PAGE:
Megan Hughes, ski expert and Writer at InTheSnow, would recommend Obergurgl in Austria for learners. One of the highest ski villages in Europe, sitting at nearly 2,000 metres, the charming resort of Obergurgl has been popular with families for years.
Megan said: “Austria will always have a place in my heart thanks to the amazing winter seasons I’ve spent there, with Obergurgl in particular being an area I can't recommend highly enough for first-timers. You are in very safe hands with the extremely reliable snow conditions in this resort, while the many gentle beginner slopes offer a lot of variety to keep you from doing the same run over and over again.
“The slopes are often un-crowded, which makes them great for practicing your turns. Plus, a variety of off-slope activities, such as tobogganing and ice skating, are available if you fancy a day off those skis!”
Obergurgl is the perfect place to visit if you’re holidaying with little ones, as the traditional alpine town is quiet and well pedestrianised, as well as having easily accessible beginner skiing areas.
Another destination Megan would recommend for first-timers is Cortina d'Ampezzo in Italy. She added: “Never mind the spectacular scenery and delicious food, Cortina boasts many lovely learner pistes that are often empty! From nice gentle nursery slopes to specified 'slow-skiing' runs, it's an amazing ski area for novices.”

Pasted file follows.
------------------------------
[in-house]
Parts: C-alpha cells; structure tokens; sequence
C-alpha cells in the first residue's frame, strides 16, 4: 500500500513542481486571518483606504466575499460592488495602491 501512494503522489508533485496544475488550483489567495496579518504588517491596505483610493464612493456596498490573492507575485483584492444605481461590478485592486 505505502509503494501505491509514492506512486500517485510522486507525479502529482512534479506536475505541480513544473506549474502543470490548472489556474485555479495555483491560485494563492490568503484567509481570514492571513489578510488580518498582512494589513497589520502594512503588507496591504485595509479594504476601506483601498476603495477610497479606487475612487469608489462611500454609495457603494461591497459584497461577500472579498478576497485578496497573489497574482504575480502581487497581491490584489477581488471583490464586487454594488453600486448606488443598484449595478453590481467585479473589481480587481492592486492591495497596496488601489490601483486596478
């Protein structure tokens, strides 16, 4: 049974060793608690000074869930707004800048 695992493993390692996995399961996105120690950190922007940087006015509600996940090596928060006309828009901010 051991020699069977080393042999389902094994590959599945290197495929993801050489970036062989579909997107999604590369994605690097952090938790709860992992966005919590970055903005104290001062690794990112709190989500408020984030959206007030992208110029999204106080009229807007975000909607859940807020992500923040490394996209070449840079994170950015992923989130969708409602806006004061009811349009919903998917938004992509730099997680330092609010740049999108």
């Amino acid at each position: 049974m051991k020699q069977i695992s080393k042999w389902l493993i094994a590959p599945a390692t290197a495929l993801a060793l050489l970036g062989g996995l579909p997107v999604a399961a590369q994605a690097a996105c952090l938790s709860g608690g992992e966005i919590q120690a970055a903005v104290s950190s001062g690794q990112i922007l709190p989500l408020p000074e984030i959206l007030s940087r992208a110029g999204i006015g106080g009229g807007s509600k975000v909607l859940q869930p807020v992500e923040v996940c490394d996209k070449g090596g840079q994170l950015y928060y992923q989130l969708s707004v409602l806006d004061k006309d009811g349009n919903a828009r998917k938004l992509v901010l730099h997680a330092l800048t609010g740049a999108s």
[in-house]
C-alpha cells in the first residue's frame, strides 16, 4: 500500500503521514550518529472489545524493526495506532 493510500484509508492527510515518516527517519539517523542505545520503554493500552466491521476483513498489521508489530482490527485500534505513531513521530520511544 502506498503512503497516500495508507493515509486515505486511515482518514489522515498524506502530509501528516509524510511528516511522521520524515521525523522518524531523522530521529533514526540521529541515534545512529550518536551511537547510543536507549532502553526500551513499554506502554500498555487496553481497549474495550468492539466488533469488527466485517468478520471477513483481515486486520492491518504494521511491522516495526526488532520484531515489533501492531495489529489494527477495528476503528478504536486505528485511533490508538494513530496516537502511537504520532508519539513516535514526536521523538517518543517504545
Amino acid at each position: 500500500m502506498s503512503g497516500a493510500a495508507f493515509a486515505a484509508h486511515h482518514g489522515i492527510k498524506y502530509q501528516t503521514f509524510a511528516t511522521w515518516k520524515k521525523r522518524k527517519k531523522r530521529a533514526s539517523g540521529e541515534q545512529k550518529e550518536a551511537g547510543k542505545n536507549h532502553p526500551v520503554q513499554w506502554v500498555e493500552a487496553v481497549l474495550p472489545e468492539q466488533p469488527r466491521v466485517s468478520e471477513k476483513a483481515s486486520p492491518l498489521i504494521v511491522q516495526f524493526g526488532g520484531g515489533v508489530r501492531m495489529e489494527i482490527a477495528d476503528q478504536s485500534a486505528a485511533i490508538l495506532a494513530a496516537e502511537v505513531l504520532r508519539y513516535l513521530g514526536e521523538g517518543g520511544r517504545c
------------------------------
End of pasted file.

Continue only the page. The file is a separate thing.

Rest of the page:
Megan’s top tip: “Enjoy yourself! It's easy to get caught up in trying to be the best, not falling over and keeping up with the group, but it always helps to take some time to appreciate where you are and what you're doing.”
Ski Slopes in Obergurgl. Pic © Philipp Horak - Ötztal Tourismus
Olly Alkema, freeride skier and Operations Manager at Adventure Base, recommends the historic town of Chamonix Mont-Blanc in France for novice skiers. Nestled in a wide valley surrounded by magnificently steep summits, there are glaciers the size of motorways curving down the beautiful peaks.
He explains: “A first-time skier coming to the Alps may feel that Chamonix is an intimidating ski destination, but they couldn’t be more wrong. With its well-deserved reputation for being home to some of the world’s best skiing, it is often forgotten that alongside the extreme skiing whirlwind there is also a thriving beginner’s paradise.